Advanced Search
MyIDEAS: Login

From Mine to Coast: Transport Infrastructure and the Direction of Trade in Developing Countries

Contents:

Author Info

  • Roberto Bonfatti

    (University of Nottingham)

  • Steven Poelhekke

    (VU University Amsterdam, and De Nederlandsche Bank)

Abstract

Mine-related transport infrastructure specializes in connecting mines to the coast, and not so much to neighboring countries. This is most clearly seen in developing countries, whose transport infrastructure was originally designed to facilitate the export of natural resources in colonial times. We provide first econometric evidence that mine-to-coast transport infrastructure matters for the pattern of trade of developing countries, and can help explaining their low level of regional integration. The main idea is that, to the extent that it can be used not just to export natural resources but also to trade other commodities, this infrastructure may bias a country's structure of transport costs in favor of overseas trade, and to the detriment of regional trade. We investigate this potential bias in the context of a gravity model of trade. Our main findings are that coastal countries with more mines import less than average from their neighbors, and this effect is stronger when the mines are located in such a way that the related infrastructure has a stronger potential to affect trade costs. Consistently with the idea that this effect is due to mine-to-coast infrastructure, landlocked countries with more mines import less than average from their non-transit neighbors, but more then average from their transit neighbors. Furthermore, this effect is specific to mines and not to oil and gas fields, arguably because pipelines cannot possibly be used to trade other commodities. We discuss the potential welfare implications of our results, and relate these to the debate on the economic legacy of colonialism for developing countries.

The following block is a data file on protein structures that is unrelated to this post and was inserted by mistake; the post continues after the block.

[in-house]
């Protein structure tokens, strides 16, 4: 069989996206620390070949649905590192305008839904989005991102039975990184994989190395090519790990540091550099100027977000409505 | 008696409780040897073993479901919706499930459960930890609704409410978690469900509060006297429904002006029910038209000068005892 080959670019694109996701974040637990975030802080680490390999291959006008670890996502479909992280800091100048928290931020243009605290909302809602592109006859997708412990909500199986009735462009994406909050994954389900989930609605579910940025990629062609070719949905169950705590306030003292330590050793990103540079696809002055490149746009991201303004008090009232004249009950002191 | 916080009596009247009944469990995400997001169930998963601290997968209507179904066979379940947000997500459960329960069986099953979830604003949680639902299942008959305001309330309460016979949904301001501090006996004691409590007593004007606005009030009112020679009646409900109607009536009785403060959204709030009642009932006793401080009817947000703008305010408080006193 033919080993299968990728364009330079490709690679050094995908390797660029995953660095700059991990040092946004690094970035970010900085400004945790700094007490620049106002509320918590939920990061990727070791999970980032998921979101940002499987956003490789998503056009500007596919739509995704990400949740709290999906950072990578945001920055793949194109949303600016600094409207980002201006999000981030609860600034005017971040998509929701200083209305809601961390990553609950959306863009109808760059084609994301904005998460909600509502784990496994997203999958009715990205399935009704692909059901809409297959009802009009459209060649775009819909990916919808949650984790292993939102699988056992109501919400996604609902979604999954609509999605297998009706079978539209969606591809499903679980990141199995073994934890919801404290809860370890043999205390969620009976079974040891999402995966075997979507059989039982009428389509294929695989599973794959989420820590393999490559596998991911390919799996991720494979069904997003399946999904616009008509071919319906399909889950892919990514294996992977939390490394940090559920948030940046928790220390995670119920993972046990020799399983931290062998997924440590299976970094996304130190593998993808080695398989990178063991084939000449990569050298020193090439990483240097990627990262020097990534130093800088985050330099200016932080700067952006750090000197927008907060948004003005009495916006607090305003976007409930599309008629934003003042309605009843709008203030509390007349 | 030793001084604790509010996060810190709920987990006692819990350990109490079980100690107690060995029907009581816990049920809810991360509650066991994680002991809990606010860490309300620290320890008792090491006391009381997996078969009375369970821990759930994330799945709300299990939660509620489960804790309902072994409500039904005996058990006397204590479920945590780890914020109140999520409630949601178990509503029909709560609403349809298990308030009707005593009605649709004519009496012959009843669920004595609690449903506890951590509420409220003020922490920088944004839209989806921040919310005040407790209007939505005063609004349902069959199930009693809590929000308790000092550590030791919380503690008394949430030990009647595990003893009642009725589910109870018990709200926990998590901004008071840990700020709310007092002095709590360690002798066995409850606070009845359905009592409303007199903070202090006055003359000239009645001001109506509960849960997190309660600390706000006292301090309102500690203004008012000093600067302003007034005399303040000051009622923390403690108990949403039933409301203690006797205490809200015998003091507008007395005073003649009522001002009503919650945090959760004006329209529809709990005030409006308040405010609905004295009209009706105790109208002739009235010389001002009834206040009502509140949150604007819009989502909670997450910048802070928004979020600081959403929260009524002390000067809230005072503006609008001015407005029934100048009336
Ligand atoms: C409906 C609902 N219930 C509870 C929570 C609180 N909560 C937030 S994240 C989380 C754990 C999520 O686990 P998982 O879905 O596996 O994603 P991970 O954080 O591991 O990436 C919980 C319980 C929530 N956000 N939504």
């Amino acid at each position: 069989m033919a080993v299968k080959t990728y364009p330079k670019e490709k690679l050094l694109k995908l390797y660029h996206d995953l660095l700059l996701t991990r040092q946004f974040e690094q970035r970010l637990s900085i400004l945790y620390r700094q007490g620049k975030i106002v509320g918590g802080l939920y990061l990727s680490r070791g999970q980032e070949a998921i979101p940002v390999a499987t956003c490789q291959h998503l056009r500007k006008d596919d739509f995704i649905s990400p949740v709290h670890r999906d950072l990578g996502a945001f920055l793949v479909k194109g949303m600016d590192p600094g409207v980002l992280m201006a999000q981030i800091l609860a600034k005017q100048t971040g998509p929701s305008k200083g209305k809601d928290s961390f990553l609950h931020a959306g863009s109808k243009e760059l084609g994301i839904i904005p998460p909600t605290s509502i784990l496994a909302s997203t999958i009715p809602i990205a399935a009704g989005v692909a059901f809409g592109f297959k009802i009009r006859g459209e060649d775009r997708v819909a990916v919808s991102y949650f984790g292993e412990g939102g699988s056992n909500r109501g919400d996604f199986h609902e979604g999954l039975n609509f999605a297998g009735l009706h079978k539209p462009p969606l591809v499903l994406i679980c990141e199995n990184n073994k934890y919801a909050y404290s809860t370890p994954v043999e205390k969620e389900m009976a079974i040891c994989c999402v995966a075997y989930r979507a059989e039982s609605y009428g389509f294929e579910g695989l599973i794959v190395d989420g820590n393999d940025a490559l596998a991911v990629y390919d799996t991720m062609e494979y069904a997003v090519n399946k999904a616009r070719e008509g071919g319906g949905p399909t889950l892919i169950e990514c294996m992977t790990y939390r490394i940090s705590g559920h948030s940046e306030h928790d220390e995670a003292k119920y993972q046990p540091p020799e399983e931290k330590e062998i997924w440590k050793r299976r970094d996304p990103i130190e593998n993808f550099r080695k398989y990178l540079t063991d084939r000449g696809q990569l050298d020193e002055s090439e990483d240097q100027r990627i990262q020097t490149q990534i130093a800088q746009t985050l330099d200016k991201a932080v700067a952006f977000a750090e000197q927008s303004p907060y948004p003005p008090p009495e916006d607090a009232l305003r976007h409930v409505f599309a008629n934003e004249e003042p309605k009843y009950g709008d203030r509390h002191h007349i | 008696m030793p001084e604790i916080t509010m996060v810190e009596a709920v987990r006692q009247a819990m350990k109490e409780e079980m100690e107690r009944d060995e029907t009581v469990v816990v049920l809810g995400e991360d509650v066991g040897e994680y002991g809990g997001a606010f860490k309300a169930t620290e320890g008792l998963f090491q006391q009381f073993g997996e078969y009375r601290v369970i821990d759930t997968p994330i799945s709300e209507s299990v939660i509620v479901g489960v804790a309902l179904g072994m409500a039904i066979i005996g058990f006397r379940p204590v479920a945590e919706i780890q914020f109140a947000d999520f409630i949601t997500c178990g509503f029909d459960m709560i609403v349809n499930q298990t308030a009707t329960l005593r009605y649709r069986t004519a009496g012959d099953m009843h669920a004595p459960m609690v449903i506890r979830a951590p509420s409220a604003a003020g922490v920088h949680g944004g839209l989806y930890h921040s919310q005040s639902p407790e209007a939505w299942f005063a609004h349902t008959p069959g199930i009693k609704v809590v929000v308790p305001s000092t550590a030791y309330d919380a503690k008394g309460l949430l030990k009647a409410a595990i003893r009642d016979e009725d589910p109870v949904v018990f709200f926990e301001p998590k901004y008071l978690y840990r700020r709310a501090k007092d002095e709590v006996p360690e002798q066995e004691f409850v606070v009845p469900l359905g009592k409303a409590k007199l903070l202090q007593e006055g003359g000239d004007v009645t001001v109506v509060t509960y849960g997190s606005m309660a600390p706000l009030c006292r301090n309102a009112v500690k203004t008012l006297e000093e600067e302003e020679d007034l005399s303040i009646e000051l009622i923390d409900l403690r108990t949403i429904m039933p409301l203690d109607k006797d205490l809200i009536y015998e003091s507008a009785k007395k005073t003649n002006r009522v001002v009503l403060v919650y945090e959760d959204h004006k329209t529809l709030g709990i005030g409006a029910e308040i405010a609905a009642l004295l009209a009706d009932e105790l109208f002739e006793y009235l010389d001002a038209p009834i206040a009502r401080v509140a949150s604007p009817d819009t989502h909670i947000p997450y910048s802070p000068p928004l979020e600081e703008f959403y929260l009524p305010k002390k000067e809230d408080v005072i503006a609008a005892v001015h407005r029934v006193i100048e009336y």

Download Info

If you experience problems downloading a file, check if you have the proper application to view it first. In case of further problems read the IDEAS help page. Note that these files are not on the IDEAS site. Please be patient as the files may be large.
File URL: http://papers.tinbergen.nl/13042.pdf
Download Restriction: no

Bibliographic Info

Paper provided by Tinbergen Institute in its series Tinbergen Institute Discussion Papers with number 13-042/VIII.

as in new window
Length:
Date of creation: 07 Mar 2013
Date of revision:
Handle: RePEc:dgr:uvatin:20130042

Contact details of provider:
Web page: http://www.tinbergen.nl

Related research

Keywords: Mineral Resources; Transport Infrastructure; Regional Trade Integration; Gravity Model; Economic Legacy of Colonialism;

Other versions of this item:

Find related papers by JEL classification:

This paper has been announced in the following NEP Reports:

References

References listed on IDEAS
Please report citation or reference errors to , or , if you are the registered author of the cited work, log in to your RePEc Author Service profile, click on "citations" and make appropriate adjustments.:
as in new window
  1. Wolfgang Keller & Carol H. Shiue, 2008. "Institutions, Technology, and Trade," NBER Working Papers 13913, National Bureau of Economic Research, Inc.
  2. Djankov, Simeon & La Porta, Rafael & López-de-Silanes, Florencio & Shleifer, Andrei, 2001. "The Regulation of Entry," CEPR Discussion Papers 2953, C.E.P.R. Discussion Papers.
  3. Abhijit Banerjee & Esther Duflo & Nancy Qian, 2012. "On the Road: Access to Transportation Infrastructure and Economic Growth in China," NBER Working Papers 17897, National Bureau of Economic Research, Inc.